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Concourse 2

Relating experiences


Why is the skill important?

The ability to relate a story, tell an anecdote or explain what has happened in life is useful for a number of purposes.
Think of three reasons why someone might want to relate an experience and then click here.

Which of the following introductions is an example of these three purposes?
Click here when you have an answer.

Story 1
It may be true that it's hard being a student these days but I remember when I was at college we would often ...
Story 2
I know, sorry.  I've actually had a rather difficult time getting here.  I got to the station as usual and ...
Story 3
That reminds me of the time I was travelling around India.  We fetched up in a little village in Andhra Pradesh and ...


Staging the information

There are two possible structures for telling a story.  They are closely allied but different in one important respect.  Here they are.  What's the difference between them?

Recount   Narrative
Orientation who? where? when? Orientation who? where? when?
Record of events usually in chronological order Complication crisis or problem with evaluation
Reorientation summarising Resolution how was the problem resolved?
Coda personal comment Coda personal comment

In a recount, we are simply setting out what happened.  In a narrative, we are following more closely the structure of fiction which normally involves some kind of crisis or problem and sets out its resolution.  The latter is frequently the structure of anecdote; the former of justification, explanation and illustration of a point.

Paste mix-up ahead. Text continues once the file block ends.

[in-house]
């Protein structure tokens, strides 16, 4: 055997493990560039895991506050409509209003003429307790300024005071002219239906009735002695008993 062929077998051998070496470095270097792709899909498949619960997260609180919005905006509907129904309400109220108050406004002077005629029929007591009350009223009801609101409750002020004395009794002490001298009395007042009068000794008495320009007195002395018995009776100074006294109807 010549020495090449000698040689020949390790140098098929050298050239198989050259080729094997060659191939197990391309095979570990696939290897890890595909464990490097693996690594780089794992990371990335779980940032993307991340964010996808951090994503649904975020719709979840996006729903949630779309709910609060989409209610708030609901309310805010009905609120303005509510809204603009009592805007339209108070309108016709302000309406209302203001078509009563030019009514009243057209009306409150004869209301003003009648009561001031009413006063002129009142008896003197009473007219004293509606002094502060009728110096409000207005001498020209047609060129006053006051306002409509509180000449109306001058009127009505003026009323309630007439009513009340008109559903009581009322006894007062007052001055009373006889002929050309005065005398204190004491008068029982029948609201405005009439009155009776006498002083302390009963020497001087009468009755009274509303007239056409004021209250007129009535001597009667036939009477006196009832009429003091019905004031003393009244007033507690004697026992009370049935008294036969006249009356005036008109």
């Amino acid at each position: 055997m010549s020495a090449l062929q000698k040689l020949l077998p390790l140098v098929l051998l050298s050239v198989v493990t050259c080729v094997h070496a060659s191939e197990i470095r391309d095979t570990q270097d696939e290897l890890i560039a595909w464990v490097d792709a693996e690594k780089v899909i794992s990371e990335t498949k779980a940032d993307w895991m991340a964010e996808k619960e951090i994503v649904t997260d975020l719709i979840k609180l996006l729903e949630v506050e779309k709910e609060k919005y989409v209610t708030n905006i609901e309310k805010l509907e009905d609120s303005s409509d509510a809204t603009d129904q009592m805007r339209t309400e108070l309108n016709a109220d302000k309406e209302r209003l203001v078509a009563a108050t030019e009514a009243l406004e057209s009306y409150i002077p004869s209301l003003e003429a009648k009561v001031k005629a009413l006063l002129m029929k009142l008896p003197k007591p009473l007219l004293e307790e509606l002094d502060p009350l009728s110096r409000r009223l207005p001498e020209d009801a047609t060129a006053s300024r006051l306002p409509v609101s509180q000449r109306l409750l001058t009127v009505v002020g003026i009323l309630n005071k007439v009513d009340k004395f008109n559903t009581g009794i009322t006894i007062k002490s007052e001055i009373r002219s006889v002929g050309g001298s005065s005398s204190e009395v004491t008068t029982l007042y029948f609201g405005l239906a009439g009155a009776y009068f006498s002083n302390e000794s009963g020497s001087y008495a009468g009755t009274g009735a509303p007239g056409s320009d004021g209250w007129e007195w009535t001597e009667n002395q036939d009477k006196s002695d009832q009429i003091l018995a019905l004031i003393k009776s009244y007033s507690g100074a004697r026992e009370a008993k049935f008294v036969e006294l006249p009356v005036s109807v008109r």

Let's be clear: There is no point at all in teaching the language and structures we typically use in relating stories unless your learners know how to structure the tale.  Their first languages may well do it differently.

Raising structural awareness

There are a number of ways to do this but one effective solution is to take a genre approach to speaking / writing and analyse an example before asking learners to construct a text.  Here's a way.

Match the stages to the text by drawing arrows between them.  Click on the story when you have an answer.

narrative 1

The language we use

The focus on language in this area is often confined to the use of what are referred to (somewhat loosely) as narrative tenses.  That is less than half the story but an important part of it.


There are separate guides to tense forms on this site that you may like to look at.

the dramatic present

Usually narratives and recounts are set in the past with past-tense forms being used.  However, especially in spoken English, the dramatic present can be used to add punch and immediacy.  For example, the speaker here could have said

This is quite easy to handle and may be appropriate, especially at lower levels, because it allows learners to use familiar tense forms naturally.

perfect aspects

Despite its usefulness, the past perfect is not commonly used except for causally related events.  However, some skilful speakers might choose to orientate the listener retrospectively with something like

Notice that in this story the causal relationship is pointed out with

In stories intended to justify or excuse a present action or state, the present perfect is common to set the scene.  It is also routinely used to set the scene in news reports (both written and spoken) and is followed by a normal recount in the past.  It is not appropriate for our example story here, but we often get sentences like

future in the past